Michael Hickson seems to have an enterprise complex. He doesn’t like the idea of IBM micro-blogging behind it’s firewall. In his blog, E-piphanies, he writes a rather harsh slur in gossip-column style stating that this is a bad idea.
So, Michael, you are surprised to discover that IBM has been using micro-blogging behind the firewall? You want to couch this as a sensational critique? Common!
The world’s 14-year leader in number of patents didn’t get that way by NOT engaging in everything new. There are lots of things behind the firewall with which early adopters are having a blast: blogs, wikis, podcasts, broadcasts, micro-blogging, tagging, social photo sharing, social video sharing, social file sharing, IM for over a decade now, online communities, 3D internet / virtual reality, online friends & connections, rating & reputation systems… there are over 100 innovations available within our early adoption program. The list goes on. We don’t gate our innovations. We promote them!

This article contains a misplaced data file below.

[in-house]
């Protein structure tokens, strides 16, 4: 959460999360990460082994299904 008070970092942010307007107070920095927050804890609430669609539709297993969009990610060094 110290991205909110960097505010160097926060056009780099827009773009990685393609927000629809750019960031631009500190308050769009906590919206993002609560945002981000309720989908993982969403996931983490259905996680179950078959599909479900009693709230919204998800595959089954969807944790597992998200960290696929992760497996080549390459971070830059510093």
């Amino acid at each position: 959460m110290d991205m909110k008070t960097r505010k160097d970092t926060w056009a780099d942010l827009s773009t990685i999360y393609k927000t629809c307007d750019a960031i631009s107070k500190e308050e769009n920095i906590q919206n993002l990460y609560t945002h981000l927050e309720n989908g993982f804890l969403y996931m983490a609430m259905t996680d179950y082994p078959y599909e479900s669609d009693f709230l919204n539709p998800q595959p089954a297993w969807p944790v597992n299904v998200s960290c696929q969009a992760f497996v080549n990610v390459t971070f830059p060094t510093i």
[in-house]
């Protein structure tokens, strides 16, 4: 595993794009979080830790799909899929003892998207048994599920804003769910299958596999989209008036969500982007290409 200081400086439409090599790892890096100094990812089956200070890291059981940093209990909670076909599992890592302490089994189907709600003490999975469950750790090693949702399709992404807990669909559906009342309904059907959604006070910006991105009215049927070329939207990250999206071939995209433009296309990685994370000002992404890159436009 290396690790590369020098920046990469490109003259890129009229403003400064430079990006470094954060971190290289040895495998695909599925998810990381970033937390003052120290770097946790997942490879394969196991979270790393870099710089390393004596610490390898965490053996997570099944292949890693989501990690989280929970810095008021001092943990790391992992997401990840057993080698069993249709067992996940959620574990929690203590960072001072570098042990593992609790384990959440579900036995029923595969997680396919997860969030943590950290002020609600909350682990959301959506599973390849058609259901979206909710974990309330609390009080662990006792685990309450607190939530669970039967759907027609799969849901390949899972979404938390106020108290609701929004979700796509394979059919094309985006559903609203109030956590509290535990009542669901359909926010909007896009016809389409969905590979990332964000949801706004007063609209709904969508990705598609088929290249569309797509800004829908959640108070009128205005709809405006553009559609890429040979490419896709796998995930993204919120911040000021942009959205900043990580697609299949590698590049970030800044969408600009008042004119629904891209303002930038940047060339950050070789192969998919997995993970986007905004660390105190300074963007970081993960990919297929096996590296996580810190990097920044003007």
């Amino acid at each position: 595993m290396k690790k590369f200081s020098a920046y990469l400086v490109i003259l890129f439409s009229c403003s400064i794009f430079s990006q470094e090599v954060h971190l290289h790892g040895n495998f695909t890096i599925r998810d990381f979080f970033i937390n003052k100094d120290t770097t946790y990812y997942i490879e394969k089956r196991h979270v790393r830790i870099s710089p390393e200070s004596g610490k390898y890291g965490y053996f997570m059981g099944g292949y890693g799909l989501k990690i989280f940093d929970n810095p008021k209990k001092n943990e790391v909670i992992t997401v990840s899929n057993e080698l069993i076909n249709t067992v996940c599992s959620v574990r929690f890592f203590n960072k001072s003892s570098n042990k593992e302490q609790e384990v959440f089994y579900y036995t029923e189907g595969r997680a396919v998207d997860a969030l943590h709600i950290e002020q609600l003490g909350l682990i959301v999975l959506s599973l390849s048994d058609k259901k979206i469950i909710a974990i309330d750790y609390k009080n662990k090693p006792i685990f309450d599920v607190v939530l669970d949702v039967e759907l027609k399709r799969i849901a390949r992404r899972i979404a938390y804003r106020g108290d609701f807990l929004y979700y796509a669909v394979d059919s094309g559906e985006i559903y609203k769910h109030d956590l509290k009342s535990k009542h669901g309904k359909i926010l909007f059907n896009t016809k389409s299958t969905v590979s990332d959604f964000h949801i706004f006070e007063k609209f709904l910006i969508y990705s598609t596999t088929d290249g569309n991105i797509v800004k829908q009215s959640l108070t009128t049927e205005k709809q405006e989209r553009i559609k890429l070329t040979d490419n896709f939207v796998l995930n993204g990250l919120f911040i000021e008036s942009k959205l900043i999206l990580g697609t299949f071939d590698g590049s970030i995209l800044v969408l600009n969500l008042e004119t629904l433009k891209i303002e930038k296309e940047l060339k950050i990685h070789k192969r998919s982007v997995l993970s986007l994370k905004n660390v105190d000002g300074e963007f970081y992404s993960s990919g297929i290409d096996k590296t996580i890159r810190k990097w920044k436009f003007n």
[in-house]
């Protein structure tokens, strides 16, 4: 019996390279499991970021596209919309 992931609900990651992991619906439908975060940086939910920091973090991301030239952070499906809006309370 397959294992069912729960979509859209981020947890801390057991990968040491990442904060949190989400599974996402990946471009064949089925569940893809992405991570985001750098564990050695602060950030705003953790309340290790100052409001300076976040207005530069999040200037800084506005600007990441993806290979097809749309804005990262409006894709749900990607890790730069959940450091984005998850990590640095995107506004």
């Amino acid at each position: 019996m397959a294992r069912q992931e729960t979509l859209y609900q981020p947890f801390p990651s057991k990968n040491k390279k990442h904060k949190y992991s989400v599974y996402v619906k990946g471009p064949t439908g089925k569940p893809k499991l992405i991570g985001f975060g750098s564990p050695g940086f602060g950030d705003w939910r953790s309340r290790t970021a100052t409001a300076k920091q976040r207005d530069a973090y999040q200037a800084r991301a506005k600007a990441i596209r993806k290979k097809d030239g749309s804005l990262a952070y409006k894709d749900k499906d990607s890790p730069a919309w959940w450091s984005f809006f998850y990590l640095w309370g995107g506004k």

Do you think that each of these innovations are perfect before we try them? Well, that’s not the way it goes. It’s survival of the fittest.
We have about 400,000 people inside our firewall to try this stuff out and give us feedback. Before we roll something into full production, and before we send it down the product development path, we tap into that feedback and learn as much as we can about the new creation. It makes the final solution stronger.
And guess what… We need these tools. The workforce has changed. The standard for the online social interaction experience is set across the internet. The corporation that doesn’t embrace this functionality will be the corporation that doesn’t stand the test of time. In case you haven’t noticed, IBM is Built to Last.
None of that would be possible if it weren’t for our willingness to embrace new things. Don’t damn IBM for that. Congratulate us. Applaud us. Follow our lead, because it’s very very successful. Over $90 billion a year is no accident.